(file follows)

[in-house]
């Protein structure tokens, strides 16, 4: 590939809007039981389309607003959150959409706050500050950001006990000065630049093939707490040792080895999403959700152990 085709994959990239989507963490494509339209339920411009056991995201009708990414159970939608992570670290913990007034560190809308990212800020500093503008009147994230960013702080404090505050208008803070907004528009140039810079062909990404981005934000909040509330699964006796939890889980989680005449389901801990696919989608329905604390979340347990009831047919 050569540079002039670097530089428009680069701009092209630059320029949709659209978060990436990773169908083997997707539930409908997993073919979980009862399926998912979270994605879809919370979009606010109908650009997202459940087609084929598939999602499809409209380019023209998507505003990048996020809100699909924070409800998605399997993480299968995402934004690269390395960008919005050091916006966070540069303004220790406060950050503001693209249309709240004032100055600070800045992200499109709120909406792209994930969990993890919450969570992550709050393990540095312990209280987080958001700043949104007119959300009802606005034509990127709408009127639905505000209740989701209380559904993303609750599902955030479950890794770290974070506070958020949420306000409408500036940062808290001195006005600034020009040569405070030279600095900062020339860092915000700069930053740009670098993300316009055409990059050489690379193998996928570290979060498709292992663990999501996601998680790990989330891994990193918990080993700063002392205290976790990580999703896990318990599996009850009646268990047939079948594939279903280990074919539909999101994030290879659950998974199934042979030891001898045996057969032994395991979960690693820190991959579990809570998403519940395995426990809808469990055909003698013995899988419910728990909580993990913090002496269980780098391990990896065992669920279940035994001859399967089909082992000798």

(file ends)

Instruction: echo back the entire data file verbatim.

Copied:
[in-house]
């Protein structure tokens, strides 16, 4: 590939809007039981389309607003959150959409706050500050950001006990000065630049093939707490040792080895999403959700152990 085709994959990239989507963490494509339209339920411009056991995201009708990414159970939608992570670290913990007034560190809308990212800020500093503008009147994230960013702080404090505050208008803070907004528009140039810079062909990404981005934000909040509330699964006796939890889980989680005449389901801990696919989608329905604390979340347990009831047919 050569540079002039670097530089428009680069701009092209630059320029949709659209978060990436990773169908083997997707539930409908997993073919979980009862399926998912979270994605879809919370979009606010109908650009997202459940087609084929598939999602499809409209380019023209998507505003990048996020809100699909924070409800998605399997993480299968995402934004690269390395960008919005050091916006966070540069303004220790406060950050503001693209249309709240004032100055600070800045992200499109709120909406792209994930969990993890919450969570992550709050393990540095312990209280987080958001700043949104007119959300009802606005034509990127709408009127639905505000209740989701209380559904993303609750599902955030479950890794770290974070506070958020949420306000409408500036940062808290001195006005600034020009040569405070030279600095900062020339860092915000700069930053740009670098993300316009055409990059050489690379193998996928570290979060498709292992663990999501996601998680790990989330891994990193918990080993700063002392205290976790990580999703896990318990599996009850009646268990047939079948594939279903280990074919539909999101994030290879659950998974199934042979030891001898045996057969032994395991979960690693820190991959579990809570998403519940395995426990809808469990055909003698013995899988419910728990909580993990913090002496269980780098391990990896065992669920279940035994001859399967089909082992000798």